E-commerce company, Jumia Technologies on Monday, November 18 shut down its operations in Cameroon without notice just as it did in Gabon and Congo Republic; sparking fears and anxiety on the state of its health in other African countries.
Rebecca Enonchong, a Cameroonian-based tech entrepreneur, disclosed that the development is emblematic of Jumia; which she described as a badly-run business which is only in Africa to rip off Africans.
‘Beyond #JumiaIsNotAfrican, Jumia is simply a badly run business that is incapable of understanding its market, refuses to act as a good corporate citizen and thinks Africans are simply a commodity, a means to an end. No business with that attitude can succeed in the long term,’ Enonchong disclosed.
Likewise, an ex-employee of Jumia affirmed that the company is not much different from a Ponzi scheme. The former staff, who pleaded anonymity, noted that most ex-Jumia staff are not surprised at the development in Cameroon, even as he noted that it could happen even in Nigeria.
‘Jumia is run like a Ponzi scheme. Some of us were poached from rival companies with mouth-watering salary offers and laid off after six months. It is a standard Jumia practice to destabilize its competitors. What happened in Cameroon can happen anywhere, even in Nigeria. When it does, you cannot hold anyone there to account. The owners of the business are foreigners. Right from the period, it went public, I knew it was just a matter of time before the fraud that is Jumia would be uncovered.’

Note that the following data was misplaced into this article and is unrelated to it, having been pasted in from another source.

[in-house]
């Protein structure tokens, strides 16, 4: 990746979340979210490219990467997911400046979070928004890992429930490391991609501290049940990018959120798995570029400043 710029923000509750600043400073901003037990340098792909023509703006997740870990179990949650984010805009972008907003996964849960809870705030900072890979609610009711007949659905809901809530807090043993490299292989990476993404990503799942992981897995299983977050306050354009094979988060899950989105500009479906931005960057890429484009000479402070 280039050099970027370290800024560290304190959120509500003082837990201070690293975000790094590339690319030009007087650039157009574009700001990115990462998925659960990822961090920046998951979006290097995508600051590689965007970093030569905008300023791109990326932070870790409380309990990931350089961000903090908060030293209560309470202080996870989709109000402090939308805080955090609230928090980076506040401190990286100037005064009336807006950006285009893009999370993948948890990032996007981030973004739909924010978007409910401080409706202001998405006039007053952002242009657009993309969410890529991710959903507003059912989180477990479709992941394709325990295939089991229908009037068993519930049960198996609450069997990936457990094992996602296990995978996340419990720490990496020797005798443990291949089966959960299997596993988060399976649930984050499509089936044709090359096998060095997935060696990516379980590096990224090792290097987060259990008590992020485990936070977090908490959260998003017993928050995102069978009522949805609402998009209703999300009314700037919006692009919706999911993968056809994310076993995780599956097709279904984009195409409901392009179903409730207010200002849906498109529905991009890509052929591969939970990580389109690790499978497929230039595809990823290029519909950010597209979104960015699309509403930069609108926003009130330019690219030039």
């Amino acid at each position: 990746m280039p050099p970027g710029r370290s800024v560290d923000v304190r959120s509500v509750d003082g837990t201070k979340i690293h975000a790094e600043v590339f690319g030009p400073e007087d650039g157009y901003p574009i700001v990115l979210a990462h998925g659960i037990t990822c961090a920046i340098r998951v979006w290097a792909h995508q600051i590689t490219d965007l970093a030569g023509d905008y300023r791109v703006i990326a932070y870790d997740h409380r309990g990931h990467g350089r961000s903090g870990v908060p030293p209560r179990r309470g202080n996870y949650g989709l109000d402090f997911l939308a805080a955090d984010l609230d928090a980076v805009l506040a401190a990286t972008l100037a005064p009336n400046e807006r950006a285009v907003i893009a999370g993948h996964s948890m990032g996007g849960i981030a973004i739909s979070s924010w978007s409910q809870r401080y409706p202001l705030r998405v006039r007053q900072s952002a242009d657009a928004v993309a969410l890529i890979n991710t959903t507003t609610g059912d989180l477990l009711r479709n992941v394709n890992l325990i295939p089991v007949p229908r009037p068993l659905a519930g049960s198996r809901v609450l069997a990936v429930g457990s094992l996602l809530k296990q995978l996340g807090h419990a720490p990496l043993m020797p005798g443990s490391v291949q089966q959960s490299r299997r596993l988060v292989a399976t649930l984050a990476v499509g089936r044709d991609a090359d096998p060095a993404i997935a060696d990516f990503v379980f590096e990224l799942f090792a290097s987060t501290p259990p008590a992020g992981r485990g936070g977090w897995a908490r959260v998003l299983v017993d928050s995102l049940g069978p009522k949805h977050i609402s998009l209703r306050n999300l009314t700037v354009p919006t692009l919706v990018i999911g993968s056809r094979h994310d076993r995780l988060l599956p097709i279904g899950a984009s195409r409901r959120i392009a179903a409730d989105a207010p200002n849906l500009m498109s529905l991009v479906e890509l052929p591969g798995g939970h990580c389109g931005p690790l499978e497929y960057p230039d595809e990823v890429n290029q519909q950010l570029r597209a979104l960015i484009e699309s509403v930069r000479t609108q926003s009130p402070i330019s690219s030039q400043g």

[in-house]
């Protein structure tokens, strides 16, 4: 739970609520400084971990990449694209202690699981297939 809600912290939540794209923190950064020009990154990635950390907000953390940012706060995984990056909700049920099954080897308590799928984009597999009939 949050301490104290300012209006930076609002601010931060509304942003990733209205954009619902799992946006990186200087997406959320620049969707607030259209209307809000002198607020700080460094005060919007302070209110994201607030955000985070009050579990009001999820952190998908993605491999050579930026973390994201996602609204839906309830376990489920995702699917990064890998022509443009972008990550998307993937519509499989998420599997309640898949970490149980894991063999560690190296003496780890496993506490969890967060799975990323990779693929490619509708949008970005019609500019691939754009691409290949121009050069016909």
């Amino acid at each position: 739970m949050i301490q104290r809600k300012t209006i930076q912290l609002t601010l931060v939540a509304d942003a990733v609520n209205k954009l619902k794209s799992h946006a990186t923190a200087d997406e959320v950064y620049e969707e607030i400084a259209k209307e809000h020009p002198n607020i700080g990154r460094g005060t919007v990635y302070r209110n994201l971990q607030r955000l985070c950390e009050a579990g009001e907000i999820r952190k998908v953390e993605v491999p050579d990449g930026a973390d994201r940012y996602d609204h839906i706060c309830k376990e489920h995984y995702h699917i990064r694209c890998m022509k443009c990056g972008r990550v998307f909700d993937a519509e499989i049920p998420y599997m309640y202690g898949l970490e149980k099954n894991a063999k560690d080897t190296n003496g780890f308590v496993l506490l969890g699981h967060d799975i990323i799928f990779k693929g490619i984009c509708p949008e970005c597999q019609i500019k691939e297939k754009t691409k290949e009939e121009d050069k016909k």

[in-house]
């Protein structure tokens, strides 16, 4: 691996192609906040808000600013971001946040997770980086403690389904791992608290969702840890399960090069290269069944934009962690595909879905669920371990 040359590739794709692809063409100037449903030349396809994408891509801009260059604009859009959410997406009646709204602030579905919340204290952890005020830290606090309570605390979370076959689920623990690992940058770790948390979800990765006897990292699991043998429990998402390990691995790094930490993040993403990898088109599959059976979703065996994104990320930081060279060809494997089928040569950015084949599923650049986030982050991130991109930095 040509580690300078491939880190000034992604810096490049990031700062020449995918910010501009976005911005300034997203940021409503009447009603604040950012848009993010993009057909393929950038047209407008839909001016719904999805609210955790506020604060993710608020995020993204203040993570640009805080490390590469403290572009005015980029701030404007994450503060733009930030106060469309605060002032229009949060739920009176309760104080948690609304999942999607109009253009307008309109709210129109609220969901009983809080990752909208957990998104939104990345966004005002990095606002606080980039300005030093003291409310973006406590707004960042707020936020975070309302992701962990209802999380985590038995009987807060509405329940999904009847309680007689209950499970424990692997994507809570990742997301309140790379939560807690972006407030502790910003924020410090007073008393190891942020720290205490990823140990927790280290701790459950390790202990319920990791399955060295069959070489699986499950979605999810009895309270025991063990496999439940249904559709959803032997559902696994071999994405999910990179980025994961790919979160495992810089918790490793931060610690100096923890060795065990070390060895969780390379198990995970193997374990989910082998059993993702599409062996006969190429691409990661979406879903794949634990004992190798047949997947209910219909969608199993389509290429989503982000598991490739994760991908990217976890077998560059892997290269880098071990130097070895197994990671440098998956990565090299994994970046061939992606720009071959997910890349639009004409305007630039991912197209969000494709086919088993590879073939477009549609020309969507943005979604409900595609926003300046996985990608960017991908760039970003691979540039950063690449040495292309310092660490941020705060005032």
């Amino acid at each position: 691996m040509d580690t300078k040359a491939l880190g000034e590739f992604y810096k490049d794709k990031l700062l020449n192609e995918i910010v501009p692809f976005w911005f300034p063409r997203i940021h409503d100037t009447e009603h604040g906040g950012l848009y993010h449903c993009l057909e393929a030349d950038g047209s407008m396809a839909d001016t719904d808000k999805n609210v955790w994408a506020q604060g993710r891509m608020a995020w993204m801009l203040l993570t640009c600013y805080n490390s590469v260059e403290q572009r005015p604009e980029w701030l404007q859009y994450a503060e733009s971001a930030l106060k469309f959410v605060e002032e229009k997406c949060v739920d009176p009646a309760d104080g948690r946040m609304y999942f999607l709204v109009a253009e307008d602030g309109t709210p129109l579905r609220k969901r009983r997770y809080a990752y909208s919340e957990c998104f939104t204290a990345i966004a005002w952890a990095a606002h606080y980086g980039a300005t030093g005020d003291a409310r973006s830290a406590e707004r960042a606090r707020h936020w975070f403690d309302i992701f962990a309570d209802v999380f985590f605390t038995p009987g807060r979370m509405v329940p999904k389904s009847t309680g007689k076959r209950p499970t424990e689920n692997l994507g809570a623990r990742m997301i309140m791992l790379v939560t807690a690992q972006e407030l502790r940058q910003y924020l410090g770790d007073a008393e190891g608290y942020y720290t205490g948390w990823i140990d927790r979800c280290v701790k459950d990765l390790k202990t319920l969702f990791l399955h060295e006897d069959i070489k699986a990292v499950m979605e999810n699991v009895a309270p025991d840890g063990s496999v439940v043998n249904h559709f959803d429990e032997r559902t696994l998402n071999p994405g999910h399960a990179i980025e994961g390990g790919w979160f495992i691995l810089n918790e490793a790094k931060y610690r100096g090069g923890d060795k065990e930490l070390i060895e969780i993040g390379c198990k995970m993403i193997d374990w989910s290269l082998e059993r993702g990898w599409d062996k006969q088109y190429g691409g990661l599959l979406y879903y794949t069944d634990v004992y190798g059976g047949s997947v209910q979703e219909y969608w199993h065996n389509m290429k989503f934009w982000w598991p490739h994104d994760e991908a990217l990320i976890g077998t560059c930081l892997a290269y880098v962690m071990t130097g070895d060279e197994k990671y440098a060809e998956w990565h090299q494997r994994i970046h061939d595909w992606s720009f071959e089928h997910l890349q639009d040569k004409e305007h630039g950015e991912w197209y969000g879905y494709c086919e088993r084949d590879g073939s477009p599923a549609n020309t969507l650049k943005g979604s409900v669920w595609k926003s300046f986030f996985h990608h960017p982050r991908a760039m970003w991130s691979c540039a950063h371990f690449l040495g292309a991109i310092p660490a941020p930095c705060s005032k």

Meanwhile, Jumia revealed in a statement that its e-commerce platform activities in Cameroon were not suitable for the African state.
“We came to the conclusion that our transactional portal as it is run today is not suitable to the current context in Cameroon,” Jumia said in a statement to announce that its e-commerce operations in that country had been suspended.
However, the company said it would continue supporting buyers and vendors in Cameroon using its classified portal Jumia Deals.
The shut-down of its Cameroon operations makes it the third African country in which Jumia has folded up operations. It had earlier closed shop in Gabon and Congo Republic.
Meanwhile, a source at the company in Cameroon told Reuters that Jumia had chosen to prioritize growth over profitability; a move that had back-fired.
“We wanted to see how the business evolved. We can come back, but for now we’re closing to have time to study the market,” the source; who chose to remain anonymous, disclosed to Reuters.